Shiba Inus have become one of the most recognizable breeds in the world due to their popularity in all corners of the internet. Their expressive faces, distinctive appearance, and overall cuteness lends itself to popular memes and photo sharing. However, there's more to these dogs than meets the eye.
Japan is home to six native dog breeds, of which the Shiba Inu is one of the most popular. Their bloodlines have been tracked since the 19th-century when the modern understanding of dog breeds became popular. However, they are depicted in art and described in writing for centuries prior to that. Purebred Shiba Inus nearly became extinct during the early 20th-century because imported western breeds surged in popularity, but dedicated breeders in the 1920s began working to save them. They faced another setback during World War II and were nearly wiped out again, but dedicated breeders managed to save them again. Shiba Inus were first imported to western countries in the 1950s.
Part of what makes Shiba Inus is their small size. These little dogs are the smallest native Japanese breed, standing only 13 to 17 inches tall at the shoulder and weighing less than 25 pounds. Despite their small size, however, Shiba Inus are hardy and active companions who can keep up with activities such as hiking and cycling. They were originally used to hunt birds and small game, and they still maintain that high energy level.
Shiba Inus generally have a bold yet reserved nature. They tend to be friendly and affectionate towards their family members, including children, yet still, have an independent streak. Most are more reserved towards unfamiliar people and other dogs. Owners tend to describe them as opinionated and vocal. They're known for the "Shiba scream," a high-pitched vocalization that they make when they're unhappy about something.
Shiba Inus are famously fastidious dogs, so they take care of many of their own grooming needs. However, they have a double coat, which consists of a thick undercoat and smoother topcoat. This means they shed a considerable amount, especially in the spring and fall, when they completely shed their undercoat. Regular brushing is important throughout the year, and daily brushing may be required twice a year. Like all dogs, Shiba Inus also need regular teeth cleaning and nail trimming.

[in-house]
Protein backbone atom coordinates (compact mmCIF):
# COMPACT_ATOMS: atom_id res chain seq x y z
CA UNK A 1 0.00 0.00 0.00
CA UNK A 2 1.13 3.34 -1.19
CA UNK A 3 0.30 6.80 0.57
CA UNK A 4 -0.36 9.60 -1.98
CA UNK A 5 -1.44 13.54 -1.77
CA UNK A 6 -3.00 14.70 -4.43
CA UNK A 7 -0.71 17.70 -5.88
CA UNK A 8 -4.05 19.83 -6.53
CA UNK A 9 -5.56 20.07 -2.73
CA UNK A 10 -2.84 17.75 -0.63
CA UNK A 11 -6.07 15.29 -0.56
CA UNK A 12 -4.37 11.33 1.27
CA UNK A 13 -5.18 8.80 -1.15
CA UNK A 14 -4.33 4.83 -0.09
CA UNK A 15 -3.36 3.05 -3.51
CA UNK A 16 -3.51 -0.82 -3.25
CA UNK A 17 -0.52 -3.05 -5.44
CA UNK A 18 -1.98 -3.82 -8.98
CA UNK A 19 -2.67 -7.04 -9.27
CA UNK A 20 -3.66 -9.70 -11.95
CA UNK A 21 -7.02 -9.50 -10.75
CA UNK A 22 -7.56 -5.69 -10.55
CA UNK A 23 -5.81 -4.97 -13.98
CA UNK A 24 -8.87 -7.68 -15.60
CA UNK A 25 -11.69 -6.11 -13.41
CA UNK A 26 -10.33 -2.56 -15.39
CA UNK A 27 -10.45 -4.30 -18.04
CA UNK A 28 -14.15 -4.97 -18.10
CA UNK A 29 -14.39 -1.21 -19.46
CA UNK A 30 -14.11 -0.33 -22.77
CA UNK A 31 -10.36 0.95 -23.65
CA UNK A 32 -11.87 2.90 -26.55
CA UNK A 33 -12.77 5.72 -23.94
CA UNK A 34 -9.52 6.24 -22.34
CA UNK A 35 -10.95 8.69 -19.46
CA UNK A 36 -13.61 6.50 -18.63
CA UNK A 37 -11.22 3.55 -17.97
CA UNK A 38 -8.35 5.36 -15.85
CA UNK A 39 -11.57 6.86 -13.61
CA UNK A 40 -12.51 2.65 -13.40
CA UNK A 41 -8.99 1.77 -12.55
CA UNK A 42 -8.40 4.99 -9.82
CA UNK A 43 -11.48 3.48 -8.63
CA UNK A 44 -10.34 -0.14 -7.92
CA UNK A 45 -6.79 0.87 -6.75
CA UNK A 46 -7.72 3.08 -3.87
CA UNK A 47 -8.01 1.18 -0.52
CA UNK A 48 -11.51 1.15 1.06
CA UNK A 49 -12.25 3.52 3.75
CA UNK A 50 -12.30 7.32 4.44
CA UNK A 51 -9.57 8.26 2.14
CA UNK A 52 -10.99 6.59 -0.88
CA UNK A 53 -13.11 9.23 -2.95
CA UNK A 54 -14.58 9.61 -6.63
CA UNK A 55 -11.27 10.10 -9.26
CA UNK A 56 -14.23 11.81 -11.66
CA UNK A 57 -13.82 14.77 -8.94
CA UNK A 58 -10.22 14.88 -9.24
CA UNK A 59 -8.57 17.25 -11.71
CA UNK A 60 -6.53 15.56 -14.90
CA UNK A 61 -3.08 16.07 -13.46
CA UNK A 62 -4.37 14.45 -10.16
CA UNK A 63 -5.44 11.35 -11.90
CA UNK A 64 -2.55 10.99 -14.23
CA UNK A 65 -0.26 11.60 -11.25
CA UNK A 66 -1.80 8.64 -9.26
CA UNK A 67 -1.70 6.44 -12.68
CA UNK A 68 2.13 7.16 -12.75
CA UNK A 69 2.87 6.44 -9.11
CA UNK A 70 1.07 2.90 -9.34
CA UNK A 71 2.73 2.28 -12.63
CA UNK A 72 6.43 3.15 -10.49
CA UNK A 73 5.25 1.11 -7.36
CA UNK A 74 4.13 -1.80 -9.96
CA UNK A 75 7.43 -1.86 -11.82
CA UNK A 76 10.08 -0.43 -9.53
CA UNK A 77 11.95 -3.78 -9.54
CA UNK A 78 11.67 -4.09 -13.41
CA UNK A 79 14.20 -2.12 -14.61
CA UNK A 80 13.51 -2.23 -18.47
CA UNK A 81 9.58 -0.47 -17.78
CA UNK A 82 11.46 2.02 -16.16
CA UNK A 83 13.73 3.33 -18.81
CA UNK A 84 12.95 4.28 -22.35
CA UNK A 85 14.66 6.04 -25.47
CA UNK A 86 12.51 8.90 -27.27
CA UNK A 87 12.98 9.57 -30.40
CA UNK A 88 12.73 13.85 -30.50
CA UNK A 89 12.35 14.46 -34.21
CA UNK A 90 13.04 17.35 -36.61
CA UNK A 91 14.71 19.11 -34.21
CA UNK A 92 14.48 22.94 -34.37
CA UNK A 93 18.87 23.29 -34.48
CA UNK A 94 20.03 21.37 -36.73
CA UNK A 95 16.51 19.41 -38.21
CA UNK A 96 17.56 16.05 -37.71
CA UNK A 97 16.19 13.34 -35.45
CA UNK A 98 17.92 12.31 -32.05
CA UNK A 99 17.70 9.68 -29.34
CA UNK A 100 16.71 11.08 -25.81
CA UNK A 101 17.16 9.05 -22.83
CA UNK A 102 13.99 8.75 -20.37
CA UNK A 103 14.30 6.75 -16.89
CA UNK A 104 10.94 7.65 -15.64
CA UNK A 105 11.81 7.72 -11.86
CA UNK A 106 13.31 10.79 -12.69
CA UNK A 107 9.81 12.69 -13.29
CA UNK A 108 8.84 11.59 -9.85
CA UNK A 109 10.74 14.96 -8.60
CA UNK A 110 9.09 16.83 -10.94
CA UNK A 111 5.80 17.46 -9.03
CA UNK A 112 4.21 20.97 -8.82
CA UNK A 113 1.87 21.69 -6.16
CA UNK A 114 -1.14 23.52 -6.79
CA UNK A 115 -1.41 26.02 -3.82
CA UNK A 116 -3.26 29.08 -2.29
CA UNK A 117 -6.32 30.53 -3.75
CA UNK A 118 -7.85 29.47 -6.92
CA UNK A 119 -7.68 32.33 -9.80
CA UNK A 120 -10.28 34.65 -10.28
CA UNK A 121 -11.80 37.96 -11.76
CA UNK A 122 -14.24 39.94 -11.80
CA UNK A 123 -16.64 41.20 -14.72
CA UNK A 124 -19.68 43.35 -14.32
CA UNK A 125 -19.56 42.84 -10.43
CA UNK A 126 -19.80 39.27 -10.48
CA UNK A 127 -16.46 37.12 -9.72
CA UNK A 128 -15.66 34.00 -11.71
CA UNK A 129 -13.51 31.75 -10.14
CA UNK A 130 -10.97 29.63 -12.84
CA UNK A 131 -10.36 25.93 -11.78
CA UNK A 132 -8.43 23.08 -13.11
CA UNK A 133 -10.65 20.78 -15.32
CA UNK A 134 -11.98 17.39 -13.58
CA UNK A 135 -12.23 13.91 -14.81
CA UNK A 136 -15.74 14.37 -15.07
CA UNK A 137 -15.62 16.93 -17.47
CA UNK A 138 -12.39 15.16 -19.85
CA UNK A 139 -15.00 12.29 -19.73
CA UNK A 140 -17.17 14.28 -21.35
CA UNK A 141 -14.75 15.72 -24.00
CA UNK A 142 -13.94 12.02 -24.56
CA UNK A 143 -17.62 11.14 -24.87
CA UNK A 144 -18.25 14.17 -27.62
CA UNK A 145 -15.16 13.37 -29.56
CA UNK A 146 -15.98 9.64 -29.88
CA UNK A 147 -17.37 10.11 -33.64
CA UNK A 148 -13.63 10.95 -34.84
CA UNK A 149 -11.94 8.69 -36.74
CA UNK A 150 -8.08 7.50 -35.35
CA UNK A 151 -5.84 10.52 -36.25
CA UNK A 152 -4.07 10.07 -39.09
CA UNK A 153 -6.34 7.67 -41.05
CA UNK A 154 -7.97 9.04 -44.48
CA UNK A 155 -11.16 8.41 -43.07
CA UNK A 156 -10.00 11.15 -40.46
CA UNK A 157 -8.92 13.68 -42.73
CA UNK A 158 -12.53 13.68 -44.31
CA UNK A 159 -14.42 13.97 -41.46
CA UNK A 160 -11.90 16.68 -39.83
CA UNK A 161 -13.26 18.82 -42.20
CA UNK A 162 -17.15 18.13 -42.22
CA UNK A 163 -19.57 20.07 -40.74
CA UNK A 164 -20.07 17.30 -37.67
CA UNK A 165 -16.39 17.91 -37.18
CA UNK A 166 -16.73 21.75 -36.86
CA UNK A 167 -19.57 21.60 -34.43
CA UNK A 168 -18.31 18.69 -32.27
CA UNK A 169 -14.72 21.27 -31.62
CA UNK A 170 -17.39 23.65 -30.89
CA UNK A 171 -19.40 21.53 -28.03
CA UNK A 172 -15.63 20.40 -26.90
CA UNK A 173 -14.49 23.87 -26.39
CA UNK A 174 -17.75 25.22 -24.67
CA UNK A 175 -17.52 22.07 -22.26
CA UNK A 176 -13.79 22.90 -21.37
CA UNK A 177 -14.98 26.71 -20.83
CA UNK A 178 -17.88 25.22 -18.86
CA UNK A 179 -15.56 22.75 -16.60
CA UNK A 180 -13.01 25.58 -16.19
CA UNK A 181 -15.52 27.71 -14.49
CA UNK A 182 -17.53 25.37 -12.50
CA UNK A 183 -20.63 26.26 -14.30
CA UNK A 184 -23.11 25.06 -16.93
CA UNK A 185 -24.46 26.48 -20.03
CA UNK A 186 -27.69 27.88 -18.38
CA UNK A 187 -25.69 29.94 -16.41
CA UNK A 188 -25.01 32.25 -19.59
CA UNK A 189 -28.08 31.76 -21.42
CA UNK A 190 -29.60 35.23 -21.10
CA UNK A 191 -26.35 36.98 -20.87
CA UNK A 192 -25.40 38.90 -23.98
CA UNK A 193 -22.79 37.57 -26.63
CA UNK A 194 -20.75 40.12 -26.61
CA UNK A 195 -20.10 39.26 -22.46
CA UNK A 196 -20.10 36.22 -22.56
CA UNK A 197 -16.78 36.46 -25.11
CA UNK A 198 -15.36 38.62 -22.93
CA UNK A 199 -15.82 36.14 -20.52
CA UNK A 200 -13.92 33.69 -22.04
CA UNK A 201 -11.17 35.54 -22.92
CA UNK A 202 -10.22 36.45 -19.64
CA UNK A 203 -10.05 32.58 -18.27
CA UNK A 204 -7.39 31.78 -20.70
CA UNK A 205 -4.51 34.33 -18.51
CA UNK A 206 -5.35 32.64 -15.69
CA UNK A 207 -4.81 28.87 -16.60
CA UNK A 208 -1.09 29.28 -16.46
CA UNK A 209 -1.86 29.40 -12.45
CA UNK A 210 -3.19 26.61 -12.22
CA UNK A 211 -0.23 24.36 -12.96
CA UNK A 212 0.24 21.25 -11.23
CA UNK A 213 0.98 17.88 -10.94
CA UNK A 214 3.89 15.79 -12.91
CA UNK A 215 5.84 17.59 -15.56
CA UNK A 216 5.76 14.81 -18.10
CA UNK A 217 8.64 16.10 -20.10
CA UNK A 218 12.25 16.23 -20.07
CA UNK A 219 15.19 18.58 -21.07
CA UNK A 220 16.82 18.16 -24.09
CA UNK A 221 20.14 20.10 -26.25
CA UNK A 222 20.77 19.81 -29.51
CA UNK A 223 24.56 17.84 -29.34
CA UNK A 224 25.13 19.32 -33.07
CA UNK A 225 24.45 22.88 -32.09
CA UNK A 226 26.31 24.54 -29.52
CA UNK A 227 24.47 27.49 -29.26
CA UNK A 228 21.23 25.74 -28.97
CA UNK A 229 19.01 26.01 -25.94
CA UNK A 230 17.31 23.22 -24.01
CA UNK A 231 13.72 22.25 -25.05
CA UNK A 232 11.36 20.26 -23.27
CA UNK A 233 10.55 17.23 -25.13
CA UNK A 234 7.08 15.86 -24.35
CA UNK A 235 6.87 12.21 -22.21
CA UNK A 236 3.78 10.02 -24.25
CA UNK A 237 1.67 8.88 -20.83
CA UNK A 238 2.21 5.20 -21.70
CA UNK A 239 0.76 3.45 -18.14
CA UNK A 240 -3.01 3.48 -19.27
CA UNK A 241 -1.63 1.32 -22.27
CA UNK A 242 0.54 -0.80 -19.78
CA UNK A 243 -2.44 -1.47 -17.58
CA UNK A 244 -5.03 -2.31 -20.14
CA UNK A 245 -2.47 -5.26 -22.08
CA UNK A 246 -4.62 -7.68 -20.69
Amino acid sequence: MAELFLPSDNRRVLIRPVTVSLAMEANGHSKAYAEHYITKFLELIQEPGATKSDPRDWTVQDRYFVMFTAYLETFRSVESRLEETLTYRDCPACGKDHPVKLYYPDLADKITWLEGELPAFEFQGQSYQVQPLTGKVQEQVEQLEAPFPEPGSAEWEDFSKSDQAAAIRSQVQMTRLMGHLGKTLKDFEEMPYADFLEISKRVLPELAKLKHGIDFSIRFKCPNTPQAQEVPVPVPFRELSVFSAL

The majority of Shiba Inus are healthy, hardy dogs. However, some genetic diseases are found in this breed, including hip dysplasia, eye problems, and hereditary luxating patellas. Many are also prone to food and environmental allergies. Obesity is another common issue, which can cause or exacerbate joint problems, heart diseases, and other serious health problems. This can be avoided by feeding them appropriate amounts of high-quality food and providing plenty of exercise.
Although the Shiba Inu is primarily a companion dog today, their independent nature makes them a challenge to train compared to many other companion breeds. The one exception to this is potty training because their fastidious personalities make them hate going to the bathroom indoors. Some puppies practically potty train themselves. They tend to do best with reward-based training methods.
One of the most common problems owners report is aggression towards strangers or other dogs. They are also notorious for wandering, to the point that many breeders say they should never be let off-leash except in fenced-in areas. Shibas also can be very vocal, which may make them a poor choice for apartments or shared housing. However, much of that can be alleviated by providing plenty of exercise.
The American Kennel Club recognizes four colors of Shiba Inu. The most common are red, red sesame, and black and tan. Cream or white Shibas are also recognized. Many also have distinctive white markings on their faces, chests, and legs, which help give them an expressive, playful look. Most have short coats, although some lines are known for their long fur.
Outside of Japan, Shiba Inus are not very common. Although a lucky few may be able to find one at a shelter, most people need to get a puppy from a breeder. It's important to carefully vet any potential breeder, as the breed's growing popularity has created an increased demand that is sometimes filled by puppy mills and other unethical breeders. Breeders should always health-test their animals for common genetic health issues. Most Shiba Inu breed clubs can provide a list of breeder recommendations.
Shiba Inu puppies come with some unique challenges. Early, positive socialization is critically important for this breed, since their natural wariness of strangers can easily turn into aggression if they're not exposed to plenty of people and situations. Owners also need to balance their high exercise needs with the need to protect their developing bones and joints. Low-impact play, trick training, and obedience games are great ways to tire out Shiba Inu puppies.
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